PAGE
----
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3 May 2019 The influence of the truncation window size on the quantitative thermographic results after a pulsed test on an aluminium sample: comparison among different post-processing algorithms
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Abstract
Pulsed thermography is a commonly used infrared thermal technique for non-destructive evaluation of engineering materials and components. The quality of the obtained results, in terms of sizes and depths of the researched defects depends mostly on the data processing methods and the observed time intervals. This work is focused on the algorithms used for processing the thermal data after a pulsed test: Pulsed Phase Thermography (PPT), Principal Component Thermography (PCT), Thermographic Signal Reconstruction® (TSR®), Slope and R2. The work focuses on an aluminium sample with shallow imposed defects and regards the post-processing analysis with different algorithms by considering different lengths of the cooling sequence (time interval or number of frames) and the investigation of the correlation between the signal contrast and the aspect ratio of defects. This correlation represents a first attempt for estimating the size and the depth of the defects, with a new empirical approach. Results show as the influence of the truncation window size changes according to the algorithm used for data analysis and the depth and the size of the detected defects. Moreover, each algorithm has its own peculiarities and capabilities and a synergic action in defects detection and characterization can be obtained if more algorithms are applied on the same thermal sequence.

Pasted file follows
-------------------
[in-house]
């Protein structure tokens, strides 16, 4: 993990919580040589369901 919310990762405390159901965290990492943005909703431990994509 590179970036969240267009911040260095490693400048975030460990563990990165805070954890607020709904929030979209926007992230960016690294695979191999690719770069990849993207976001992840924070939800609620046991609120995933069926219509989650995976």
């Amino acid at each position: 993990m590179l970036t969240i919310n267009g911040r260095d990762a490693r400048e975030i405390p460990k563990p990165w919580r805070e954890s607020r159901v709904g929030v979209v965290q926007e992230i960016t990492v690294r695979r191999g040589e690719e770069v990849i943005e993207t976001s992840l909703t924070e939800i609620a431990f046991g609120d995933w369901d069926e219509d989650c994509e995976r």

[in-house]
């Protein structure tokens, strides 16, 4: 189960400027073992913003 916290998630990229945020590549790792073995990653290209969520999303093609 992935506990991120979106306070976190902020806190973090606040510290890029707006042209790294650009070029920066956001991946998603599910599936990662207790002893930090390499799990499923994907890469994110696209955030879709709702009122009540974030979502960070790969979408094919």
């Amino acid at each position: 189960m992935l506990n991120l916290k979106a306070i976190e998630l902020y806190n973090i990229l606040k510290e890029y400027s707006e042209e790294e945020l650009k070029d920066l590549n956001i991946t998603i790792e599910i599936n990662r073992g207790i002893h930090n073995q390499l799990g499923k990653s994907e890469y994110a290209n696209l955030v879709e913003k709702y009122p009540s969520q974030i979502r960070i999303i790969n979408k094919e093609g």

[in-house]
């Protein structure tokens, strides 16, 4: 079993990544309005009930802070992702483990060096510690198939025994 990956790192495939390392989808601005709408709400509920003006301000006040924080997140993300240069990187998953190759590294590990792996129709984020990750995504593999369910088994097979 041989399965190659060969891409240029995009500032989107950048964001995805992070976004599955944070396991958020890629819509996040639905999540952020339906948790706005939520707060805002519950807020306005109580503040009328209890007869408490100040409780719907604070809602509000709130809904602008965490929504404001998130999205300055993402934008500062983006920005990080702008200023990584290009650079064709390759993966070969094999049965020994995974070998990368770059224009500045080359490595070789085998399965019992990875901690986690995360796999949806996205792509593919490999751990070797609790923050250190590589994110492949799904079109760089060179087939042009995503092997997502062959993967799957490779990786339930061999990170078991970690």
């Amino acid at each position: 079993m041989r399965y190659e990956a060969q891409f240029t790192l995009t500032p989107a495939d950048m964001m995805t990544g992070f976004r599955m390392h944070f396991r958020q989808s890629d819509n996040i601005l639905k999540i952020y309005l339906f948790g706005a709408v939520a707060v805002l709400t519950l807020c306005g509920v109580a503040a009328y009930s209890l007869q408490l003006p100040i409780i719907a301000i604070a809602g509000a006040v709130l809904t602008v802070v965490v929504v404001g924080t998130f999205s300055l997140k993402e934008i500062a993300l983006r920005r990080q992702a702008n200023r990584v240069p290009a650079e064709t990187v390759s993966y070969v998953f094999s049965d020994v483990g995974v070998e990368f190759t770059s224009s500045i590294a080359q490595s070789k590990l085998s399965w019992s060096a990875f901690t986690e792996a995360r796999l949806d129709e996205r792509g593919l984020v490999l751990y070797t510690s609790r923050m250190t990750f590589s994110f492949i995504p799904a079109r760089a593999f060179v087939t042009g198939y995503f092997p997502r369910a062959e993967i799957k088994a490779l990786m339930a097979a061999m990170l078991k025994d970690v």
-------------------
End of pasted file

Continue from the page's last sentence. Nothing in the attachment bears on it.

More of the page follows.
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© (2019) COPYRIGHT Society of Photo-Optical Instrumentation Engineers (SPIE). Downloading of the abstract is permitted for personal use only.
Ester D'Accardi, Davide Palumbo, Rosanna Tamborrino, and Umberto Galietti "The influence of the truncation window size on the quantitative thermographic results after a pulsed test on an aluminium sample: comparison among different post-processing algorithms", Proc. SPIE 11004, Thermosense: Thermal Infrared Applications XLI, 110040M (3 May 2019); https://doi.org/10.1117/12.2518984
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